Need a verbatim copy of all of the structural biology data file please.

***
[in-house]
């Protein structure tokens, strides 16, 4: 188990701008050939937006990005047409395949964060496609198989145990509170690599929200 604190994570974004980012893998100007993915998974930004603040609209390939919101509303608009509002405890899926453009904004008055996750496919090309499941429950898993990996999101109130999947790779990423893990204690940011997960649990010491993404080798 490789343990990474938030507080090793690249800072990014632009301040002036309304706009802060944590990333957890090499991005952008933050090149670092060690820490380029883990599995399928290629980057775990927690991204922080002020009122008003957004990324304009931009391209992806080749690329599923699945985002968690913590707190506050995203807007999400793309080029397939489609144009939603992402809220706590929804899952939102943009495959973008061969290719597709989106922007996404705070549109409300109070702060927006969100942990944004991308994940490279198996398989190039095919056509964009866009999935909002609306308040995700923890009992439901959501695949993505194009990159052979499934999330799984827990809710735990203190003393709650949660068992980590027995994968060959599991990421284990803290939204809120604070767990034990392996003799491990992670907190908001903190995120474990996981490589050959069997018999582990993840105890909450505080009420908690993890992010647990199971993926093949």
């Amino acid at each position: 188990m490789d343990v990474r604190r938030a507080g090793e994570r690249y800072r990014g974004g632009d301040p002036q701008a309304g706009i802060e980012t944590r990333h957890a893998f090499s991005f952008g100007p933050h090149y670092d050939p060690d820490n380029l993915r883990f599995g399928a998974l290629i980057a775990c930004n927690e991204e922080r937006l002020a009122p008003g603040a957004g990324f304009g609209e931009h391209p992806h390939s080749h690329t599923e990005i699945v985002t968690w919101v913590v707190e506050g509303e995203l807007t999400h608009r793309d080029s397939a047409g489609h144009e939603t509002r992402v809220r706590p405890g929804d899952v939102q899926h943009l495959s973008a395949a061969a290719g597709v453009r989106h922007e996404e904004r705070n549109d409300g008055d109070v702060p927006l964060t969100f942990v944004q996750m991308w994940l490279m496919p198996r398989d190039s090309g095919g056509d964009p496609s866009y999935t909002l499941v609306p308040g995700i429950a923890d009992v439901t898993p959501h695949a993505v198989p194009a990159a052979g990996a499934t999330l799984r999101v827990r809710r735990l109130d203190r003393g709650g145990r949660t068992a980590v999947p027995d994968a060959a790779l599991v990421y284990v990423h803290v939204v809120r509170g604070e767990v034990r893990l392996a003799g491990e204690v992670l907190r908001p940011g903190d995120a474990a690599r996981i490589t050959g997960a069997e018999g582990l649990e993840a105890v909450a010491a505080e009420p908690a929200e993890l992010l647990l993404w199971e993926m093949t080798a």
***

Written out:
[in-house]
């Protein structure tokens, strides 16, 4: 188990701008050939937006990005047409395949964060496609198989145990509170690599929200 604190994570974004980012893998100007993915998974930004603040609209390939919101509303608009509002405890899926453009904004008055996750496919090309499941429950898993990996999101109130999947790779990423893990204690940011997960649990010491993404080798 490789343990990474938030507080090793690249800072990014632009301040002036309304706009802060944590990333957890090499991005952008933050090149670092060690820490380029883990599995399928290629980057775990927690991204922080002020009122008003957004990324304009931009391209992806080749690329599923699945985002968690913590707190506050995203807007999400793309080029397939489609144009939603992402809220706590929804899952939102943009495959973008061969290719597709989106922007996404705070549109409300109070702060927006969100942990944004991308994940490279198996398989190039095919056509964009866009999935909002609306308040995700923890009992439901959501695949993505194009990159052979499934999330799984827990809710735990203190003393709650949660068992980590027995994968060959599991990421284990803290939204809120604070767990034990392996003799491990992670907190908001903190995120474990996981490589050959069997018999582990993840105890909450505080009420908690993890992010647990199971993926093949």
């Amino acid at each position: 188990m490789d343990v990474r604190r938030a507080g090793e994570r690249y800072r990014g974004g632009d301040p002036q701008a309304g706009i802060e980012t944590r990333h957890a893998f090499s991005f952008g100007p933050h090149y670092d050939p060690d820490n380029l993915r883990f599995g399928a998974l290629i980057a775990c930004n927690e991204e922080r937006l002020a009122p008003g603040a957004g990324f304009g609209e931009h391209p992806h390939s080749h690329t599923e990005i699945v985002t968690w919101v913590v707190e506050g509303e995203l807007t999400h608009r793309d080029s397939a047409g489609h144009e939603t509002r992402v809220r706590p405890g929804d899952v939102q899926h943009l495959s973008a395949a061969a290719g597709v453009r989106h922007e996404e904004r705070n549109d409300g008055d109070v702060p927006l964060t969100f942990v944004q996750m991308w994940l490279m496919p198996r398989d190039s090309g095919g056509d964009p496609s866009y999935t909002l499941v609306p308040g995700i429950a923890d009992v439901t898993p959501h695949a993505v198989p194009a990159a052979g990996a499934t999330l799984r999101v827990r809710r735990l109130d203190r003393g709650g145990r949660t068992a980590v999947p027995d994968a060959a790779l599991v990421y284990v990423h803290v939204v809120r509170g604070e767990v034990r893990l392996a003799g491990e204690v992670l907190r908001p940011g903190d995120a474990a690599r996981i490589t050959g997960a069997e018999g582990l649990e993840a105890v909450a010491a505080e009420p908690a929200e993890l992010l647990l993404w199971e993926m093949t080798a």